In an April survey by the Medical Group Management Association, which represents large physician practices, 63 percent of doctors’ offices said verifying a patient’s insurance was more difficult with plans bought through Obamacare exchanges. The same percentage reported greater difficulty getting information from insurers about how much patients had to pay for services, and 59 percent said it was harder to get accurate information about what specialty physicians were in patients’ insurance networks.
“The front desk is probably our toughest position,” Taylor said. “In some instances, they may be able to help, but in others they may be too busy,” he said. When there’s uncertainty, the office may demand payment upfront, he said. “We’re not turning people away, but we are asking for money,” he said.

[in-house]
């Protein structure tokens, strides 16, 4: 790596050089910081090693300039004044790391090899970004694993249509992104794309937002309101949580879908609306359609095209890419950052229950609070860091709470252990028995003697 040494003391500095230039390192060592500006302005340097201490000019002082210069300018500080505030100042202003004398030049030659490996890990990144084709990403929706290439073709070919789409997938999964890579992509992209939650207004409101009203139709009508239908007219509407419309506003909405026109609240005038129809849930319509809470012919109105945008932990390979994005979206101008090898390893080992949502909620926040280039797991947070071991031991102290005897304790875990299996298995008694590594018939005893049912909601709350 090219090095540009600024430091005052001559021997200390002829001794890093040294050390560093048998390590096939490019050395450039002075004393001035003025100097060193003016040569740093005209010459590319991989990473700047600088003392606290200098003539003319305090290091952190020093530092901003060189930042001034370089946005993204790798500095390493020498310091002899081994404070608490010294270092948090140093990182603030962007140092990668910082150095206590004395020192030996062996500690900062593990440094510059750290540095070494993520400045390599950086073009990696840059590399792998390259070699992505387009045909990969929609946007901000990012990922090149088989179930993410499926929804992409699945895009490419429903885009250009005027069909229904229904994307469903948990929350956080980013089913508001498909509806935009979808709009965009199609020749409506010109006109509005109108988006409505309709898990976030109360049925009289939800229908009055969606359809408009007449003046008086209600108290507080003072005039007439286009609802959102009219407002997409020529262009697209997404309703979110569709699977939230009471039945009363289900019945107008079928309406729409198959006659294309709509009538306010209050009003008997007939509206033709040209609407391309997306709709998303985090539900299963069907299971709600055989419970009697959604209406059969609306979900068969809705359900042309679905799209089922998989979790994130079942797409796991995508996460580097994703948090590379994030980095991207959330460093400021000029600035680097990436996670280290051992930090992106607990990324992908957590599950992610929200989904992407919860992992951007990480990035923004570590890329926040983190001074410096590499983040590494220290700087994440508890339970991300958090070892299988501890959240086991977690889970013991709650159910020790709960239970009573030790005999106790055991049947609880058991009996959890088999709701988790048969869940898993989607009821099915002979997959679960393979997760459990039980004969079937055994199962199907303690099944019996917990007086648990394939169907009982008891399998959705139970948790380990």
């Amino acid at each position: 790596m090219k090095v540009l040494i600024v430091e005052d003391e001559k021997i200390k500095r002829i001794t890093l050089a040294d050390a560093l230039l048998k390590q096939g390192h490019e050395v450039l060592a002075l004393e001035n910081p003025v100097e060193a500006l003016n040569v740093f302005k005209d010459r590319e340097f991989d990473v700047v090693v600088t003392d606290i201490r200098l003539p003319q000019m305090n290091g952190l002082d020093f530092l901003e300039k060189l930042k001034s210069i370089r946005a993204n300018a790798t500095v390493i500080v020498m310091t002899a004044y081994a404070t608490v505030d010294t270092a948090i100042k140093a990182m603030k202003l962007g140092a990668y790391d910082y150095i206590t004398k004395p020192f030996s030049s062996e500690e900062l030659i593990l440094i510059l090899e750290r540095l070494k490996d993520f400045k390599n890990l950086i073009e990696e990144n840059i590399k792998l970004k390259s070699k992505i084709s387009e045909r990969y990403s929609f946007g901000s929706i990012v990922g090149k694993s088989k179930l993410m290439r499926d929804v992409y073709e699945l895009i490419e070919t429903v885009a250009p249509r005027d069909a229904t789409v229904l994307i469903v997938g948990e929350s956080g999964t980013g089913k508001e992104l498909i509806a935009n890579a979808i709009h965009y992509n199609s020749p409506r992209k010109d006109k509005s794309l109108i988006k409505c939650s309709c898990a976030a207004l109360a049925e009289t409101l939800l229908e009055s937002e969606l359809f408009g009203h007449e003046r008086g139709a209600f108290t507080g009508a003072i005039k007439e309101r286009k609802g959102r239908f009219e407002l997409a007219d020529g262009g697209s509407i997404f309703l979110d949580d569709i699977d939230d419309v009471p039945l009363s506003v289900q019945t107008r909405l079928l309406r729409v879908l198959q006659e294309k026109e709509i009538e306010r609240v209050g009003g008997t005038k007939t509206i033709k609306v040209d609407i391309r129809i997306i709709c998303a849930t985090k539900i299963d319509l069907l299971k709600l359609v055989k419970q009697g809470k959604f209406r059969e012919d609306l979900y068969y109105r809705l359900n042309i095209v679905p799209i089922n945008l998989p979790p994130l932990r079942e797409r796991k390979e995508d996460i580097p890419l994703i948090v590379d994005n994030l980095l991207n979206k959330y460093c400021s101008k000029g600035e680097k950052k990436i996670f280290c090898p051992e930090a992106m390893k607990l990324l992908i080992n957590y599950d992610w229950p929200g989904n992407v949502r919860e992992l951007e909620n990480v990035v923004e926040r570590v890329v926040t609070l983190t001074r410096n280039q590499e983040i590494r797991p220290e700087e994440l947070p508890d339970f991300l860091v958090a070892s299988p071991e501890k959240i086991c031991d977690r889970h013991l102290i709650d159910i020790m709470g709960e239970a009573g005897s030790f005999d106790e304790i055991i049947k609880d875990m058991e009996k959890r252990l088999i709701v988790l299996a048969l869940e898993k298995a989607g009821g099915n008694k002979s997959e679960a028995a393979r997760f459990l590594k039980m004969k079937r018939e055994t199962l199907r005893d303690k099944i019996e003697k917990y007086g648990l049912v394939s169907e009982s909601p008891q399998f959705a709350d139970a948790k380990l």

When Paige Bayer of San Jose, California, took her 9-year-old son to his pediatrician for an ear infection, she ended up paying $125 in cash after learning the doctor wasn’t in her new plan’s network, contrary to information listed on her insurer’s website, she said. “I wanted to get my son seen quickly,” she said.
“I didn’t get the idea that you don’t get to go out of network anymore. If you go out of network, you are paying every red cent,” said Bayer, 40. “That was kind of shocking to me.”